Showing posts from May, 2011

The Accordion of Time: Ducks and Weeds

It occurs to me that time can be a little like an accordion; it seems to compress itself bringing to mind fragments of conversations, together with sounds of music and 'pictures' of places. The older you grow; the greater the compression; making it difficult to sequence when these things  actually happened. Try thinking of a song from the past. Now try putting a date to  when it first  occurred. Check your guess and depending upon your age and whether your song has a time memory 'tag'; you're probably going to be wrong. The other day, armed with the knowledge that the wicket was damp, the atmosphere redolent  of imminent drizzle; and the north wind was starting to blow; being,  clearly, the first day of summer.  Into my mind came unbidden the song "Here Comes Summer"; the one that goes # Oh, let the sun shine bright on my happy summer home #. For the rest of that morning I tried in vain to remember who had originally recorded the song, to no avai

Sapperton Walk

Looking back over my notes, I realized that I have neglected writing a few remarks about a short circular walk I completed, which started in the Gloucestershire village of Sapperton  in the vicinity of the parish Church of St. Kenelm. Taking the road, away from the church,  the footpath is reached on the right; being a narrow track, between houses, which leads down into a pleasing grassy valley. The white building you can see in the mid-distance is  the "Daneway" Public House, which provides a convenient half-way 'watering hole'. The walk continues down to the bottom of the valley and then enters  into woodland. The woodland track runs by the disused Thames and Severn Canal. Wild flowers  grow profusely on the ground and, of course the trees provide welcome shade for the walker. The track leads to a canal tunnel.   The Severn and Thames Canal Tunnel situated at Sapperton, was between 1789- 1811 the largest tunnel of any kind in England. It was supersede

Toys for the Boys

Visited Snowshill Manor,near Broadway today. I noticed near the Restaurant, an unusual replica wind toy, with back-up electric motor. Snowshill Manor houses the amazing collection of Mr. Charles Wade, with over 22,000 objects; including toys. Above is the original toy model, suspended from the ceiling in the attic of the Manor. The replica was built by volunteer Barry Silcock and took over seven years to construct. Although, it has been up for a season, it still has problems when the wind gets up, and conversely, when the wind dies, it needs a heavier  weight to start the electric motor up. It still looks mighty impressive though. As interesting as the Wade collection is;  I prefer the Manor Garden with  many arresting borders. Also because the Manor is positioned, near the top of the Cotswold escarpment, there is always the valley to look down upon. See also :  New Bits: Cotswold Coda 12/07/'10. Further information will be found at: http://www.nat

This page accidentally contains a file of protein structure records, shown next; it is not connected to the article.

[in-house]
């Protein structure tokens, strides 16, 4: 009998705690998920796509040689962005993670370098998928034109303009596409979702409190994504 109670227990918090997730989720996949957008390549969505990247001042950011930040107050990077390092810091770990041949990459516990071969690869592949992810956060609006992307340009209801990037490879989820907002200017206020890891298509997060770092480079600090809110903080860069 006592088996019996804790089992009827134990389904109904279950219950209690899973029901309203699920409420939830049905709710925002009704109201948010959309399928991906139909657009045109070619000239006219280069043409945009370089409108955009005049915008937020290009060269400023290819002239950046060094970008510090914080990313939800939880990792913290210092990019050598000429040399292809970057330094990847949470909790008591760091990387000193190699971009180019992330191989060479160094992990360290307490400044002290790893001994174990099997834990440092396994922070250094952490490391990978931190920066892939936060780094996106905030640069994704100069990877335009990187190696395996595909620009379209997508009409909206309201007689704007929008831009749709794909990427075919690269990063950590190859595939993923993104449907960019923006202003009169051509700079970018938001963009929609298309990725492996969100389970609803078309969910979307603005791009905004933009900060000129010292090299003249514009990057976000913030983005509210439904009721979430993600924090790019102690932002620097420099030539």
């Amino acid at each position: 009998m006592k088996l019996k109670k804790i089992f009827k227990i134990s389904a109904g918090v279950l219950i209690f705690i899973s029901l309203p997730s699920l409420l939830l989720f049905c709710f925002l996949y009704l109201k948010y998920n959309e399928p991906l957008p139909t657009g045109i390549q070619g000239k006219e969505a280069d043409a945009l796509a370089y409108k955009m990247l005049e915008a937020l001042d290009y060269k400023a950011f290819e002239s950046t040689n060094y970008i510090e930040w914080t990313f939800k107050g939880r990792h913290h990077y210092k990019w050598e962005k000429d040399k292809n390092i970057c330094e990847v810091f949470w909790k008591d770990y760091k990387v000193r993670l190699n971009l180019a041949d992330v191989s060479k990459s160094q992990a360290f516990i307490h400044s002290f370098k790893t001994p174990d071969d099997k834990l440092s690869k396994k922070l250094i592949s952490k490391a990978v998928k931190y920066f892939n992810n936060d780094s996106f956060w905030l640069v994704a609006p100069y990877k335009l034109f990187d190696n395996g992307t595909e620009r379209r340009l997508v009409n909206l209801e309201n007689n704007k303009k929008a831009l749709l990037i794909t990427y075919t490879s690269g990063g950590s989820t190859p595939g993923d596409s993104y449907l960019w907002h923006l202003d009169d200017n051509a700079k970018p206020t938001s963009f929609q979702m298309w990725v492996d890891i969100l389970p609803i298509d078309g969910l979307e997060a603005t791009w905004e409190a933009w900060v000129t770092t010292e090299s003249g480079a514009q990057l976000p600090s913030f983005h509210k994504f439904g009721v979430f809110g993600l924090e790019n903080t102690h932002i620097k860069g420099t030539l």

Tyntesfield - short reprise.

When I last visited Tyntesfield, the large Victorian House and Gardens in 2010, situated near the Bristol to Clevedon Road (B3130) ,   ( see Hitting the Heights 22/05/'10)  the roof was being restored and the building was festooned in scaffolding. Now a year on, the house's exterior  has been brought back to its original state. As you can it really is a magnificent property and testimony to the work of the National Trust. On my recent visit the House was closed, and I gather much needs still to be done, to bring some of the rooms back to a viewable state. There is a special problem with the  outside natural light, which causes damage to the material  and fabrics, if too much is allowed to intrude. As, in most things, it is a question of balance, to enable the public to see the interiors, yet not harm the rooms. In this respect, naturally photography with flash cannot be permitted. However, apart from the house, the grounds and formal gardens are a treat for

Brighton/ May Song

Sea flowing bringing the pier pressure of: doughnuts, rings, fragments, pebbles, stones, and diamonds, which engage your attention in " The Lanes." Brighton, fishing for compliments; But; full of Eastern promise. Ck. 11/05/'11. P.S. Carlton Hall  did 'the business' for H.R. M. at York in the 'Dante' yesterday, coming through a narrow gap to win with plenty in hand. Now as low as 6/4 Fav. for the Derby on Saturday June 4th 2011. Royal Wedding/ Winner? 

The Miller's Tale.

It's been a good time for the Royals. The Wedding, showed that even "backs to the wall" Britain, when it came to ceremonies and State rituals was peerless in the execution of such events. The rain was not allowed to ' rain on their parade '; the snaps were taken; the media and crowd went home happy and within hours factories in south east Asia were ' knocking off ' copies of the Wedding Dress. The newly titled Duke and Duchess of Cambridge de-camped to Anglesey, in Wales; thereby allowing Duke William to keep his eye on his father's kingdom. The aforementioned Prince of Wales, managed   to have a few words with the President, in Washington ensuring that his organic food products, "Duchy Originals" were reaching the White House and no doubt giving the President tips on the 'Greening of the U.S.'. With Electoral Reform, off the menu for another generation, the 'great and the good' went back to the shires, content with a jo